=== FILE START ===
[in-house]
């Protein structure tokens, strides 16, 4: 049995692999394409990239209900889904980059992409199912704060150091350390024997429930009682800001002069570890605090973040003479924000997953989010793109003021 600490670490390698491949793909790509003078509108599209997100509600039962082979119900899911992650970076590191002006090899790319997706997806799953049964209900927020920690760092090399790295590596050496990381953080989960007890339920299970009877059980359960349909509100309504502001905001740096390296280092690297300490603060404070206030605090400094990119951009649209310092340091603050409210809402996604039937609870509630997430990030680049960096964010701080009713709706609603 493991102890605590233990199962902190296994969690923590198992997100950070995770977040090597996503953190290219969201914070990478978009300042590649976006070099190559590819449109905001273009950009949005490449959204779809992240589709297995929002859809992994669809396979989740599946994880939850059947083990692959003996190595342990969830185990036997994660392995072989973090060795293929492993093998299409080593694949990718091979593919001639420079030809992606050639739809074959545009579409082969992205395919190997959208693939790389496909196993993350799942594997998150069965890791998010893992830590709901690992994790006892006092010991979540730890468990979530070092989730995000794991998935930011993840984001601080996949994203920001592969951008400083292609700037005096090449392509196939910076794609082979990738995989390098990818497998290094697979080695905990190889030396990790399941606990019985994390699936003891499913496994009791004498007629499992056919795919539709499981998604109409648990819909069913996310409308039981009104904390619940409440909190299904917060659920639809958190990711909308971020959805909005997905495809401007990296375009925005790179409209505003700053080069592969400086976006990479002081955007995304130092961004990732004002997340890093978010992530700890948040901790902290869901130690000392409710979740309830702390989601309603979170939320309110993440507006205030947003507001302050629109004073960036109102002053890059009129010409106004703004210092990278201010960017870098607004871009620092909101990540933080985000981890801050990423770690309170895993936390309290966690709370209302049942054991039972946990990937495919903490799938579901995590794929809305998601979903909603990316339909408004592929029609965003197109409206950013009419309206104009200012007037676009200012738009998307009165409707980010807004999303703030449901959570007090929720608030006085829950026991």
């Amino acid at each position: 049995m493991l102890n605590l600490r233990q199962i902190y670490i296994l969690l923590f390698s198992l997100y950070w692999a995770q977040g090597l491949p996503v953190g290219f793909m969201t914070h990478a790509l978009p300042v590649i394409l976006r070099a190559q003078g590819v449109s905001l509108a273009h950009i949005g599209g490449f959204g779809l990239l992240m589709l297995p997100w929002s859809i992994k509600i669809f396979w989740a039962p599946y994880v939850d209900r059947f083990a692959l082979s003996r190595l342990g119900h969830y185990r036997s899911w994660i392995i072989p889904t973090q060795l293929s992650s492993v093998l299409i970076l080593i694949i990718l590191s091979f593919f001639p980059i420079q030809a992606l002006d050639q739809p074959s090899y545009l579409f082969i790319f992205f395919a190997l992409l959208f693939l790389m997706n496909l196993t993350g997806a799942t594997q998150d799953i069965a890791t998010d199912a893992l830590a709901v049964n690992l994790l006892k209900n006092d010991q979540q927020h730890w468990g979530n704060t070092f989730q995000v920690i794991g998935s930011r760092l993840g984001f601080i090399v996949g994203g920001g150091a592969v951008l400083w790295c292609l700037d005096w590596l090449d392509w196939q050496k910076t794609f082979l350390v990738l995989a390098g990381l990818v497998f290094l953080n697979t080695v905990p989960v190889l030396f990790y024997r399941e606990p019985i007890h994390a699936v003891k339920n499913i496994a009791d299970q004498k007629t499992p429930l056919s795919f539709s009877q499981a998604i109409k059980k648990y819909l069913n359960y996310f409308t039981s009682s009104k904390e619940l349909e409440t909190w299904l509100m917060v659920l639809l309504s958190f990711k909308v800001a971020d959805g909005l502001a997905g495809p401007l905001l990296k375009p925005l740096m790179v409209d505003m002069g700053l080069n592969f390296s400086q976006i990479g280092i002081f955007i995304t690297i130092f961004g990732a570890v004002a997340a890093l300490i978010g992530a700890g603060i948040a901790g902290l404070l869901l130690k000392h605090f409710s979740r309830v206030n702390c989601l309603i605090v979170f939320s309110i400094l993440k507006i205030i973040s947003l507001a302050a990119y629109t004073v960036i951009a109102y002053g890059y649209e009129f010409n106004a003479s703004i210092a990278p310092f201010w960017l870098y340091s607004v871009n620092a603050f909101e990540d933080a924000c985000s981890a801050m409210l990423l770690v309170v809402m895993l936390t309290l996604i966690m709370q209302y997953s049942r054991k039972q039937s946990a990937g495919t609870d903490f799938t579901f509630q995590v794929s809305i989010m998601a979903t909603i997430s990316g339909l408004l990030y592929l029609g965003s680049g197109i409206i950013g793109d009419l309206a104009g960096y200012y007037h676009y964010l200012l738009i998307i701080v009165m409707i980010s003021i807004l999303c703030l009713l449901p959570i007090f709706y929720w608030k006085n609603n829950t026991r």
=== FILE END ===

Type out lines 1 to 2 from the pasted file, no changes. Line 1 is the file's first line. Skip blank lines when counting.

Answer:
[in-house]
């Protein structure tokens, strides 16, 4: 049995692999394409990239209900889904980059992409199912704060150091350390024997429930009682800001002069570890605090973040003479924000997953989010793109003021 600490670490390698491949793909790509003078509108599209997100509600039962082979119900899911992650970076590191002006090899790319997706997806799953049964209900927020920690760092090399790295590596050496990381953080989960007890339920299970009877059980359960349909509100309504502001905001740096390296280092690297300490603060404070206030605090400094990119951009649209310092340091603050409210809402996604039937609870509630997430990030680049960096964010701080009713709706609603 493991102890605590233990199962902190296994969690923590198992997100950070995770977040090597996503953190290219969201914070990478978009300042590649976006070099190559590819449109905001273009950009949005490449959204779809992240589709297995929002859809992994669809396979989740599946994880939850059947083990692959003996190595342990969830185990036997994660392995072989973090060795293929492993093998299409080593694949990718091979593919001639420079030809992606050639739809074959545009579409082969992205395919190997959208693939790389496909196993993350799942594997998150069965890791998010893992830590709901690992994790006892006092010991979540730890468990979530070092989730995000794991998935930011993840984001601080996949994203920001592969951008400083292609700037005096090449392509196939910076794609082979990738995989390098990818497998290094697979080695905990190889030396990790399941606990019985994390699936003891499913496994009791004498007629499992056919795919539709499981998604109409648990819909069913996310409308039981009104904390619940409440909190299904917060659920639809958190990711909308971020959805909005997905495809401007990296375009925005790179409209505003700053080069592969400086976006990479002081955007995304130092961004990732004002997340890093978010992530700890948040901790902290869901130690000392409710979740309830702390989601309603979170939320309110993440507006205030947003507001302050629109004073960036109102002053890059009129010409106004703004210092990278201010960017870098607004871009620092909101990540933080985000981890801050990423770690309170895993936390309290966690709370209302049942054991039972946990990937495919903490799938579901995590794929809305998601979903909603990316339909408004592929029609965003197109409206950013009419309206104009200012007037676009200012738009998307009165409707980010807004999303703030449901959570007090929720608030006085829950026991």